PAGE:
Whilst this is a good album, I don't like it quite as much as 'Steeltown' which proceeded it. It feels more commercial and like a collection of singles rather than a coherent album. However it is certainly worthy of five stars.
This album has a distinctly mid-80s feel to it, which may or may not be a good thing depending on your point of view. Overall one of Big Country's best works.
6 of 7 people found the following review helpful
5.0 out of 5 stars Best of the Lot?,
5.0 out of 5 stars bloomin' fantastic album,
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This review is from: The Seer (MP3 Download)I saw them back on the mid 80s and ever since have regarded it as the best gig I've ever seen (with The Wonderstuff in support would you believe). I saw them play again two years ago and it made the hairs on the back of my neck stand up all over again despite the absence of Stuart Adamson. That gig made me go out and get a digital copy The Crossing. I saw them live again last week in Southampton and their terrific rendition of Look Away made me decide I had to get The Seer - which I'd had on vinyl back in the 80s. This album is full of great tracks - brilliantly written lyrics, masterful musicianship and uncompromising delivery. See them live if you can!
2 of 3 people found the following review helpful
4.0 out of 5 stars The Seer Saw A Inevitable And Thankful Return To Class Form,
Brilliant rebellious rocker 'Look Away' starts the album off in fine form-an ingenious story told swiftly with a desperately sad pay-off intriguingly balancing the lively guitar-work. The title track follows and is a spectacular apocalyptic tale of a future that could well mirror a war-torn past and guest star Kate Bush interacts with Stuart to spellbinding effect. Surprise single 'The Teacher' is wrapped in mystery and atmosphere, but upbeat too, and it makes a much better single than the almost cheesy 'spread the loveness around' of 'One Great Thing'-the least enticing thing here but still passable enough. More longing and regret pour through parts of many other songs here-'Eiledon', 'Rememberance Day' and the lovely 'Hold The Heart' that nails the soft-torn ballad in exactly the right way that was attempted two years before to incosequential effect on 'Steeltown'. It is probably this album which could lay claim to being their best 80s one-but rest assured-by 1990 they would change direction so swiftly and brilliantly that many people still have trouble coming to terms with it!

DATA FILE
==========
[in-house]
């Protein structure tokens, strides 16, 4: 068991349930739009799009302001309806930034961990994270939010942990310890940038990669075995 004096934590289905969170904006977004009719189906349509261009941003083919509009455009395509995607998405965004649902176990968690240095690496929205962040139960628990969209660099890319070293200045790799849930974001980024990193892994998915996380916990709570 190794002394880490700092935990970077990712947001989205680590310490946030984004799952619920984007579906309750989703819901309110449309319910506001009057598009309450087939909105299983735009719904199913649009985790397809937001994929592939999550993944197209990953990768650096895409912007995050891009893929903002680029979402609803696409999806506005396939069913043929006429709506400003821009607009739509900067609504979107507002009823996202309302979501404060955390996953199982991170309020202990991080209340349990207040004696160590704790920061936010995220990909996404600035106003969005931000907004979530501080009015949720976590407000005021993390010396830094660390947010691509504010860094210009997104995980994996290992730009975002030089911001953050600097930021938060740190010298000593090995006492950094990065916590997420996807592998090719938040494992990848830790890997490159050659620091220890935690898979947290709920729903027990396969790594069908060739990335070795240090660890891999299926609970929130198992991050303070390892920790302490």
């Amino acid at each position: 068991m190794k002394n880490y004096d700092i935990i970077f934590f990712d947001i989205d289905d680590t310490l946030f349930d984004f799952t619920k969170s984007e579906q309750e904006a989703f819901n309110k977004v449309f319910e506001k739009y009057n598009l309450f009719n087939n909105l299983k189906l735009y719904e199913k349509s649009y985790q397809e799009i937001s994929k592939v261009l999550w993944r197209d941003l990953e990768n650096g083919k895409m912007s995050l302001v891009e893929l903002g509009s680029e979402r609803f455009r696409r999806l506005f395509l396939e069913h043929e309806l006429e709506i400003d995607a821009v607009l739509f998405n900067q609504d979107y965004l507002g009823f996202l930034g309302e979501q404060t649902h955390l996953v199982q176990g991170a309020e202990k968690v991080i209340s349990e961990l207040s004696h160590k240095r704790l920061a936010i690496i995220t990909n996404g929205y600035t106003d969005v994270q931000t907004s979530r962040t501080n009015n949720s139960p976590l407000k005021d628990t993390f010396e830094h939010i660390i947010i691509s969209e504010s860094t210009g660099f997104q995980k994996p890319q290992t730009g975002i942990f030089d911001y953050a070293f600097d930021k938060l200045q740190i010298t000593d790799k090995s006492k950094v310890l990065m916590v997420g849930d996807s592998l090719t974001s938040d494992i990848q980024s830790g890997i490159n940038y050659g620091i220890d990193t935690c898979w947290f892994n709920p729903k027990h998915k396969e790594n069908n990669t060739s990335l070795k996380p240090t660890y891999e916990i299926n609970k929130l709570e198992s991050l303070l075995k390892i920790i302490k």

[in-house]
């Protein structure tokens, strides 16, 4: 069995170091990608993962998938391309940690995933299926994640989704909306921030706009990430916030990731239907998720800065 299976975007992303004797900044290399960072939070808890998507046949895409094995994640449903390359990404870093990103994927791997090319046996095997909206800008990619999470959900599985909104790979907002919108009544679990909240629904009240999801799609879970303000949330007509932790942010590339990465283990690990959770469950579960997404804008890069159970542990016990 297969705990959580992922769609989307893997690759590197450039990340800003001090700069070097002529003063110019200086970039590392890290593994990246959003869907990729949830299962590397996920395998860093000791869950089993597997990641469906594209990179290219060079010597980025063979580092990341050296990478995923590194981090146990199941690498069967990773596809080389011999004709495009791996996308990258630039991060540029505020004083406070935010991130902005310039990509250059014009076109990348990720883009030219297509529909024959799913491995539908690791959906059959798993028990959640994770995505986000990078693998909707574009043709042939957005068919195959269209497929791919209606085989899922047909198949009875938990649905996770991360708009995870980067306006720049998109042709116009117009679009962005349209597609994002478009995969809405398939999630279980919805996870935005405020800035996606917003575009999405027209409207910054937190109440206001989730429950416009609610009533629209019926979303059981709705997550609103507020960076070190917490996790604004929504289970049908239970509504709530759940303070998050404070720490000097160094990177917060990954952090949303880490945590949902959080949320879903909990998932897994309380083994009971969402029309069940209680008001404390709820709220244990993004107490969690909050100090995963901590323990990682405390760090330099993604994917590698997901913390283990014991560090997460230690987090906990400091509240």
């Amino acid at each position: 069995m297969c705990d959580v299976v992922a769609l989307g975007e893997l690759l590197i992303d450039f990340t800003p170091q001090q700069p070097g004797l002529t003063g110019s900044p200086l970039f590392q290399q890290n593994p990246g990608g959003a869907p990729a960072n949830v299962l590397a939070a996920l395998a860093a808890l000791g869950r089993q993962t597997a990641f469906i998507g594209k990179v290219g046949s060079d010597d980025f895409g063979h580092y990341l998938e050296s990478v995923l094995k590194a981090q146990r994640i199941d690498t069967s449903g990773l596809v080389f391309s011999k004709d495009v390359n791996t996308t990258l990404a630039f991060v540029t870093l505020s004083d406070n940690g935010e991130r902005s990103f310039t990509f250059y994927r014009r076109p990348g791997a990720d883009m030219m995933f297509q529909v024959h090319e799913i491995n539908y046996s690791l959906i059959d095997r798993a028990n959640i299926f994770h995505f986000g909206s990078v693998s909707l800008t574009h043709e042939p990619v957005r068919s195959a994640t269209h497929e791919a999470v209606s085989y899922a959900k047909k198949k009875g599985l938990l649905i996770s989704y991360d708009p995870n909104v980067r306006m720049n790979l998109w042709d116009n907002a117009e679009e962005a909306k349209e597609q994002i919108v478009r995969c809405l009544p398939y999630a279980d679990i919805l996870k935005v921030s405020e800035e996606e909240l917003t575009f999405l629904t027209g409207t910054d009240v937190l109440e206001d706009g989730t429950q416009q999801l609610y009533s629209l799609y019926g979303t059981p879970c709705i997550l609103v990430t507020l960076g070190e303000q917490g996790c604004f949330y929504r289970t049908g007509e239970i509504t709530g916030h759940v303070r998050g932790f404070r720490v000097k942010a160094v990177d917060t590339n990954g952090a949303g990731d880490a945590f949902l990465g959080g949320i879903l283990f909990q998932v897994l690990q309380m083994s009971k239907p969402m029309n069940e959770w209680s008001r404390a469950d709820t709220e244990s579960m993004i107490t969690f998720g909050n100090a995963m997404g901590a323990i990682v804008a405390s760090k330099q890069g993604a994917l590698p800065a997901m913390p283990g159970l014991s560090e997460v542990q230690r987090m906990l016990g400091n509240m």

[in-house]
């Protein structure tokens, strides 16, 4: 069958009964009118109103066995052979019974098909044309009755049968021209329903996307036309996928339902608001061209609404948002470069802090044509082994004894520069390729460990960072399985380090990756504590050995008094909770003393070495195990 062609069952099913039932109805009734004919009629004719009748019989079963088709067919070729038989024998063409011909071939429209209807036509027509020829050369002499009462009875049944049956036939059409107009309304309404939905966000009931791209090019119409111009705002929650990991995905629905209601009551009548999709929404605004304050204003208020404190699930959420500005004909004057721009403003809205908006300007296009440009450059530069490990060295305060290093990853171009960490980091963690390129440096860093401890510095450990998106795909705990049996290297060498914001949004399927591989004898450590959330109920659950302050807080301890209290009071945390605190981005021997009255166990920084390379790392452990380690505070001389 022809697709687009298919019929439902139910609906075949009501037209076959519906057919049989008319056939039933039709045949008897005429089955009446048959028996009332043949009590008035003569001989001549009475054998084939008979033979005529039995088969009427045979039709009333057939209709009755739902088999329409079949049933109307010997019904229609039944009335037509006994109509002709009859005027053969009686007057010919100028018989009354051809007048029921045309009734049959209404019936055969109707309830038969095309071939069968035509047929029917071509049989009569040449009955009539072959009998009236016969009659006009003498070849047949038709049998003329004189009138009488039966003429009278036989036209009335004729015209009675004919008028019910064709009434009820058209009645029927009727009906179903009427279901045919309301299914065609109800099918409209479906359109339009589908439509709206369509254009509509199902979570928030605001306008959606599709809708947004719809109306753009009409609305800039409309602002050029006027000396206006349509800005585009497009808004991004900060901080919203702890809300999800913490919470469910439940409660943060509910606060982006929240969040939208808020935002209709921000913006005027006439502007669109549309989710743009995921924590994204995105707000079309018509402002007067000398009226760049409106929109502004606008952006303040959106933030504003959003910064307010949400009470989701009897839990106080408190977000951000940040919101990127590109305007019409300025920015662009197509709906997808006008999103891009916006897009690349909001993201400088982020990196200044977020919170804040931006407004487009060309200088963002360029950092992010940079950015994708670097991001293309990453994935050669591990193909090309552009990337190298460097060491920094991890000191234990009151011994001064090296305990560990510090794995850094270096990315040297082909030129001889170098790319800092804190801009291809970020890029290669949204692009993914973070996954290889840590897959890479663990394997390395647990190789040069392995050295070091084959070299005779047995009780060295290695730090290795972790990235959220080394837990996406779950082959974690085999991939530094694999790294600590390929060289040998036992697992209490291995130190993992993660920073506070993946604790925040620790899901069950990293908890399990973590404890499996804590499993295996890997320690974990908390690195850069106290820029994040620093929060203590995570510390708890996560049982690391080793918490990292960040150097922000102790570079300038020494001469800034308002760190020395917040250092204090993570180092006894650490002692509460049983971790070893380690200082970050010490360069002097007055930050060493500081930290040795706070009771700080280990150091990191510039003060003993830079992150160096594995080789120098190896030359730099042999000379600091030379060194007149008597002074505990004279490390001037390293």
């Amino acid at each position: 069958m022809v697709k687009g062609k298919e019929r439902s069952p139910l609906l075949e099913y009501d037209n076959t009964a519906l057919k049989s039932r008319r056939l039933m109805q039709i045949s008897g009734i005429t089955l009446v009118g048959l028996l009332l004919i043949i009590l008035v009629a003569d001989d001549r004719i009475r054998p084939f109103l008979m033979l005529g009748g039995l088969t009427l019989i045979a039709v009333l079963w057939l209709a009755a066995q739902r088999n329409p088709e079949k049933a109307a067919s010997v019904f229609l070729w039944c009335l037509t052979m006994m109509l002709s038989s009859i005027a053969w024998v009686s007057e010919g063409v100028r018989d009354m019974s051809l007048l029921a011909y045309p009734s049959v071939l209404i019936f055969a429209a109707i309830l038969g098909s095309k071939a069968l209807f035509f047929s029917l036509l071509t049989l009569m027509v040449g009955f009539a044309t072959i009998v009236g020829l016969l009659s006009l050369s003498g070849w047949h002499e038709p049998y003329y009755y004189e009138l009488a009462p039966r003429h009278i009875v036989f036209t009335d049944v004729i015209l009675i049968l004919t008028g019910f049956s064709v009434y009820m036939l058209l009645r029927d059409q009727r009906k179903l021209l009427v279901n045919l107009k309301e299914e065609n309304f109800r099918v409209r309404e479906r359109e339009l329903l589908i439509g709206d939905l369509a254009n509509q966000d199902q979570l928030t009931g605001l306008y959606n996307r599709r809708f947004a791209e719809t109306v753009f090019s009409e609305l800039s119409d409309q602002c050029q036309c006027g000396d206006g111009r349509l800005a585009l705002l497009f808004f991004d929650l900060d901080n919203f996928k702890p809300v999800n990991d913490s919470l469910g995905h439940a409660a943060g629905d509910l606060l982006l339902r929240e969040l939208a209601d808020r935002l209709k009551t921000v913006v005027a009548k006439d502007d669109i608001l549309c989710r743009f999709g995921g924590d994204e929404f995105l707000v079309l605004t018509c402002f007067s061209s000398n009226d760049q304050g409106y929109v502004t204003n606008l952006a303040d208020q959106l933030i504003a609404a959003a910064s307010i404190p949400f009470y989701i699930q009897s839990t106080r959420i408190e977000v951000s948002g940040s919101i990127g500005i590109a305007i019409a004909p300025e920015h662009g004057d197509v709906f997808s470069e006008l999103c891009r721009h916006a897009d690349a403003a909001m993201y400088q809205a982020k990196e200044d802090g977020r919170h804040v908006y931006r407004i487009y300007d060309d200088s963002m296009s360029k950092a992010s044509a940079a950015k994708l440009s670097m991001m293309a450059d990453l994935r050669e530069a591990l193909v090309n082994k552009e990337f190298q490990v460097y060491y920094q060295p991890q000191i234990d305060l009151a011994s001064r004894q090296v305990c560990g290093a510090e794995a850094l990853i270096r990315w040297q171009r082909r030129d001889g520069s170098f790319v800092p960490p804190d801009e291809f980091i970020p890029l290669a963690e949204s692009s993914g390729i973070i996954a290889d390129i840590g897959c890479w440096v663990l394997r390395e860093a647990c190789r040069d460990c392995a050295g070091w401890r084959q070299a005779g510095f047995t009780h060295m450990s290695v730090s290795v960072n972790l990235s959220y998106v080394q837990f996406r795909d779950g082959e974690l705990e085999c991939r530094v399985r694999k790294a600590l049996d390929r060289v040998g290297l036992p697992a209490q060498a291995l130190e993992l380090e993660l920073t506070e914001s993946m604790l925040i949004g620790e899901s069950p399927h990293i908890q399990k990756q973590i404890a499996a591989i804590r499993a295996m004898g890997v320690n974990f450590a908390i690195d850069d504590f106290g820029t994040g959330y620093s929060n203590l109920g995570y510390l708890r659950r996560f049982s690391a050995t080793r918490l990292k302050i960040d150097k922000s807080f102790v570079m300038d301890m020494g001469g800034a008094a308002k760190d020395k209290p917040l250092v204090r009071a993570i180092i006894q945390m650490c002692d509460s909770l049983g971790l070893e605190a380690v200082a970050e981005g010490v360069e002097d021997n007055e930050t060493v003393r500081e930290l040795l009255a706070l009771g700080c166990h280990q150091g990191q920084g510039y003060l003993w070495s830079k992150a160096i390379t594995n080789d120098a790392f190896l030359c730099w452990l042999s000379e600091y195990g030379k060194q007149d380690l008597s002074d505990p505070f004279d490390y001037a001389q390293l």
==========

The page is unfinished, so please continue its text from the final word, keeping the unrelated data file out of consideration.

People! And they say they don't want repetition. When they get change they don't want THAT either. I think the worst thing in music is to repeat yourself and Stu with his intense military interest and bagpipe march preferences was guilty of that in the 80s to an extent. But I would urge anyone to get those 90s CDs-his last two from 1995 & 1999 walked almost all over the best 80s ones-such is their freshness, depth, relevance and insight-and yes, humour too. But do get 'The Seer'-my cassette just about hanging on so I'll be updating it soon!
4 of 6 people found the following review helpful
5.0 out of 5 stars Oh What Memories !,